Franz Kafka, the author behind the term kafkaesque, is mainly venerated for his absurdist writing technique, which involves portraying terrifying situations in an objective tone. The modern perception of Kafka’s impact, however, fails to take into account the overarching messages he infuses into his work: the danger of bureaucratic trappings. Having inserted his own autobiographical elements into his writing, Kafka produced a great display of an artist’s experience navigating the corporate world. Born into a wealthy family, Kafka felt stifled by his father’s heavy expectations and fell into a career he hated vehemently. He satiated his love for writing in solitude, feverishly working after long shifts late into the night that processed his nightmarish thoughts in a detached manner. Kafka’s chosen topics of artistry, corporate life, and their subsequent delicate balance are ones he experienced so heavily that they completely engulfed his mind. Kafka reflects on himself in many of his protagonists as he explores the harrowing race of capitalist society as a tortured artist. This approach serves as a major contribution beyond the literary realm with implications on modern exploitative political and professional climates, and ought to be reflected in modern understandings of his life and legacy.
Kafka’s modern impact has been condensed mainly to his singular writing style, aptly coined kafkaesque. This term refers to Kafka’s practice of evoking feelings in the reader—not by describing the emotions of his characters, but rather the objects they encounter. This technique thrusts the reader into the consciousness of his characters, without revealing their inner feelings. Kafka scholar Rene Marill-Alberes demonstrates Kafka’s style by explaining how “Joseph K. is strikingly real in The Trial … because he is not thinking of his trial but of passageways, a door, the manner of opening a door” (53). Kafka forces his audience to navigate completely nonsensical situations, such as waking up and finding oneself arrested as does the unfortunate protagonist in The Trial, through an objective, painfully detailed lens, heightening the sense of reality and utter resignation of his characters.
However, the effect of his mastery of harsh brutalism was not new to his primarily German-speaking audience, and thus it should not solidify his legacy. Though artistically ingenious, Kafka’s surrealism was not unfamiliar to his German-speaking audience. Emerging after the hold of literary realism of the 1860s-90s, Kafka was interested in German Romanticism and relished in the style of this symbolist period (Maril-Albérès 20). Alienation, especially self-alienation, are motifs characteristic of Kafka as well as his peers (Pribic 2). What sets Kafka apart is his ability to bury his own life into his themes, taking his reader on a raw emotional journey.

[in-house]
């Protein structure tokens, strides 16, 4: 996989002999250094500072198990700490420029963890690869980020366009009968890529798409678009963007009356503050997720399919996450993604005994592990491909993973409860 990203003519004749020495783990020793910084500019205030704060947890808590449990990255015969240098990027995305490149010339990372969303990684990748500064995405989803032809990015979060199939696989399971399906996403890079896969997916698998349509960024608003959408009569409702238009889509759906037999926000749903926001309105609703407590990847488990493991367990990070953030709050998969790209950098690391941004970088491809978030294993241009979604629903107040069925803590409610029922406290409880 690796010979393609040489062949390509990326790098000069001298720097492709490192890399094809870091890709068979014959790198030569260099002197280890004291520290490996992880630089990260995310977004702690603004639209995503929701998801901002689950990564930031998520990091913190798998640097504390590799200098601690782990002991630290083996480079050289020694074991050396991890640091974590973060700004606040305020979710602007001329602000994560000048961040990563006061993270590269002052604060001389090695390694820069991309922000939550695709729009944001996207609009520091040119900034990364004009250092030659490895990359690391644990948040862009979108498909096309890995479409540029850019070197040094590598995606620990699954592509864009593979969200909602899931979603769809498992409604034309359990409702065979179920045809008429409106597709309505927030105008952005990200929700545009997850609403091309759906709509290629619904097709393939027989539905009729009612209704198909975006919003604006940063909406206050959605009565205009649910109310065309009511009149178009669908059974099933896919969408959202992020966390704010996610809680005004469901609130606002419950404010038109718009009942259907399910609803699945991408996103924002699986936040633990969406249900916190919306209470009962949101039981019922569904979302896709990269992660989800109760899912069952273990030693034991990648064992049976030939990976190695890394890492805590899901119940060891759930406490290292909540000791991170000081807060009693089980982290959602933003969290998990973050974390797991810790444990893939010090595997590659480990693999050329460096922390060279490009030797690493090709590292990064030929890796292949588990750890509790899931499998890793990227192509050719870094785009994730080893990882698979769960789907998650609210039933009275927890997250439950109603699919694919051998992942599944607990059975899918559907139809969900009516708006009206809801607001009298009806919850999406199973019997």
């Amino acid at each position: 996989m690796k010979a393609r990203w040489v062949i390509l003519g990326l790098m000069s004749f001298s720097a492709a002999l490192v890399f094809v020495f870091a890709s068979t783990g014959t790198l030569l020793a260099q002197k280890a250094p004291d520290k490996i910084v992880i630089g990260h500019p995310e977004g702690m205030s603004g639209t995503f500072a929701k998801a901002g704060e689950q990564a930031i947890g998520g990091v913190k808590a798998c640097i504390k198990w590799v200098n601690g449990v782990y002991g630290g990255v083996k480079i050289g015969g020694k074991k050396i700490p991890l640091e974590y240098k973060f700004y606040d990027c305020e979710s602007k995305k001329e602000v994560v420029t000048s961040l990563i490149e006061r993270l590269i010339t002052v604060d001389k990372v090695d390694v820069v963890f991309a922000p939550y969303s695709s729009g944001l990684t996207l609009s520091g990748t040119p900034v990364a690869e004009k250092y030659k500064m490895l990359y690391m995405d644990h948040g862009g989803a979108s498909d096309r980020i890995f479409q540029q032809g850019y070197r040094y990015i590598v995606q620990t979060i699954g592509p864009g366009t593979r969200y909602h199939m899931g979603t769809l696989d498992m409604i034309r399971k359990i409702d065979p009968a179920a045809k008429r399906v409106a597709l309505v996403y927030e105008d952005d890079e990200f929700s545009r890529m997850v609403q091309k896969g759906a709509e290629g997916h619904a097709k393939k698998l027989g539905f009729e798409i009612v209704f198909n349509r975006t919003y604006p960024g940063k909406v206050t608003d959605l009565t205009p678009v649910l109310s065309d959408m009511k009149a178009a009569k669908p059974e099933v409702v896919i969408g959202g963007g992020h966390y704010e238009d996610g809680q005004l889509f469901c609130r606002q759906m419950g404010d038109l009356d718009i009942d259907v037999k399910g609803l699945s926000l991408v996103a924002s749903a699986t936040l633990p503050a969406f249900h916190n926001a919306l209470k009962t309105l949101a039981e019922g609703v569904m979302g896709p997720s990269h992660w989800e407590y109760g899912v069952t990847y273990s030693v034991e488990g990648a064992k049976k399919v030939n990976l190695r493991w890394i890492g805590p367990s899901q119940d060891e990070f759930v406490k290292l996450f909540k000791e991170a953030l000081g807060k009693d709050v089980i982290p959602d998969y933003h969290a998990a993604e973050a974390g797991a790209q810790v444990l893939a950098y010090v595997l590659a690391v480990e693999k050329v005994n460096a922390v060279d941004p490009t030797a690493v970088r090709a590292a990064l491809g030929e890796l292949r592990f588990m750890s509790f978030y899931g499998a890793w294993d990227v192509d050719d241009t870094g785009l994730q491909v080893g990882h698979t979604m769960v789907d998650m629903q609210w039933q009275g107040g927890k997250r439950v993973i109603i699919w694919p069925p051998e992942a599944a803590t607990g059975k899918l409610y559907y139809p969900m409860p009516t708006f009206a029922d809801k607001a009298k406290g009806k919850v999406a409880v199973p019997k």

To analyze Kafka and his themes through an autobiographical lens is not only a valid approach but a valuable one. Those who knew him intimately affirmed that Kafka’s lived experience had a strong influence on his writing. His closest friend, Max Brod, recognized that “whole chapters of novels The Trial and The Castle derive their realistic wrappings from the atmosphere Kafka breathed in the Worker’s Accident Institute” (Brod 84). In his published Diaries, Kafka himself documented the “great need to root out my anxiety by describing it … as it comes out of the depths of me to the depths of this paper” (Maril-Albérès 87). His writing served as an outlet for his most raw thoughts, as much of it he never intended to meet the public eye. Kafka’s intent to pour his life onto the page can be found throughout his work, as argued by scholars of Kafka’s writing such as Margaret C. O’Riley: “Whether his name is Joseph K., Raban, Gregory Samsa, the Land Surveyor, Georg Bendemann, Josephine the Singer, the Hunger Artist, or the Trapeze Artist, the hero of his books is none other than Kafka himself” (Maril-Albérès 2). The dispersion of Kafka’s life into his literature is a testament to the consuming hold writing had on him, providing a meaningful perspective on his capability to provide such authentic insight on the bureaucratic culture of his age.
Kafka’s own experience and the value that it provides to thematic development in his fiction is clearly demonstrated by his short story “A Hunger Artist.” The titular hunger artist seems to torture himself for his art of fasting, but when he is able to freely practice his art with no limits and is at the point of dying, he reveals it was all “‘because I couldn’t find the food I liked. If I had found it, believe me, I should have made no fuss and stuffed myself like you or anyone else’” (8). This strange character manifests Kafka’s belief that art is innate to the artist, and that it pours out naturally and is outside of validation. Despite the arduous labor, an artist will continue his work no matter the strenuous effects it begins to have. Creating an allegory for his own experience with writing, “Kafka, with an ironic smile, reveals that starving is the easiest thing in the world” (Thiher 88).
Although Kafka’s writing took a large toll on his physical and mental health, he maintained engrossed by his craft. Anxious to spend time away from his writing, Kafka “escaticaly devoted his nights” to his best work and lamented having to go into work and waste his energy (Maril-Albérès). The dedication to his work above all else can be shown by Kafka regarding his diagnosis of tuberculosis as something positive because the sickness would give him ample time to write (Felisati and Serati). Kafka and the Hunger Artist are parallel in their self-destruction and completely engrossing work: like his Hunger Artist, Kafka will not stop writing until he is emaciated.